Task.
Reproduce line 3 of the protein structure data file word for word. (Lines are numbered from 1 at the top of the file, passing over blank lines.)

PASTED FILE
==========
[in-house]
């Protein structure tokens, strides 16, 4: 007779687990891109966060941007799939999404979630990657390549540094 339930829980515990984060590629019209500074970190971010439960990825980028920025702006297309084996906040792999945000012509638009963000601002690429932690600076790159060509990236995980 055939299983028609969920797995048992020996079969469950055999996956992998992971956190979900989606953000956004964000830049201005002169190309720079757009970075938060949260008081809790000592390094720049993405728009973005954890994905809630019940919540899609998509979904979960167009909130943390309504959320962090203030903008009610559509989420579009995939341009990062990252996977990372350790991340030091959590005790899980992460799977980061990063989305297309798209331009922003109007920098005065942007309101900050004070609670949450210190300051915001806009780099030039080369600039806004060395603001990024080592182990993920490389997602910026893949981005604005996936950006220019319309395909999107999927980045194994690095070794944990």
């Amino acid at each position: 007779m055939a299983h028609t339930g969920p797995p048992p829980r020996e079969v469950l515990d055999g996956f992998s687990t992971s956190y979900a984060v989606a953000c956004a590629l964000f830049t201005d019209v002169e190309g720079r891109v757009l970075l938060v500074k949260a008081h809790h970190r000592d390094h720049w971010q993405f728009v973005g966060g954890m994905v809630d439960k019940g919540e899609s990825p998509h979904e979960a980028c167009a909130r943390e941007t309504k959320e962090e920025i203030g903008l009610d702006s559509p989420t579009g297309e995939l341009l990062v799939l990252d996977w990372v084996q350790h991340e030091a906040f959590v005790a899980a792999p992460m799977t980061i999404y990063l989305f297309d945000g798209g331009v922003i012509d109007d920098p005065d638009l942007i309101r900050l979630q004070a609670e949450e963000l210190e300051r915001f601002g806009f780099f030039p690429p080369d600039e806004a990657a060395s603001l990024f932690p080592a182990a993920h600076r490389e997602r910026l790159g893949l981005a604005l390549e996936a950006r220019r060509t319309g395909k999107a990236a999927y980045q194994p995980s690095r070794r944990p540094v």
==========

């Amino acid at each position: 007779m055939a299983h028609t339930g969920p797995p048992p829980r020996e079969v469950l515990d055999g996956f992998s687990t992971s956190y979900a984060v989606a953000c956004a590629l964000f830049t201005d019209v002169e190309g720079r891109v757009l970075l938060v500074k949260a008081h809790h970190r000592d390094h720049w971010q993405f728009v973005g966060g954890m994905v809630d439960k019940g919540e899609s990825p998509h979904e979960a980028c167009a909130r943390e941007t309504k959320e962090e920025i203030g903008l009610d702006s559509p989420t579009g297309e995939l341009l990062v799939l990252d996977w990372v084996q350790h991340e030091a906040f959590v005790a899980a792999p992460m799977t980061i999404y990063l989305f297309d945000g798209g331009v922003i012509d109007d920098p005065d638009l942007i309101r900050l979630q004070a609670e949450e963000l210190e300051r915001f601002g806009f780099f030039p690429p080369d600039e806004a990657a060395s603001l990024f932690p080592a182990a993920h600076r490389e997602r910026l790159g893949l981005a604005l390549e996936a950006r220019r060509t319309g395909k999107a990236a999927y980045q194994p995980s690095r070794r944990p540094v």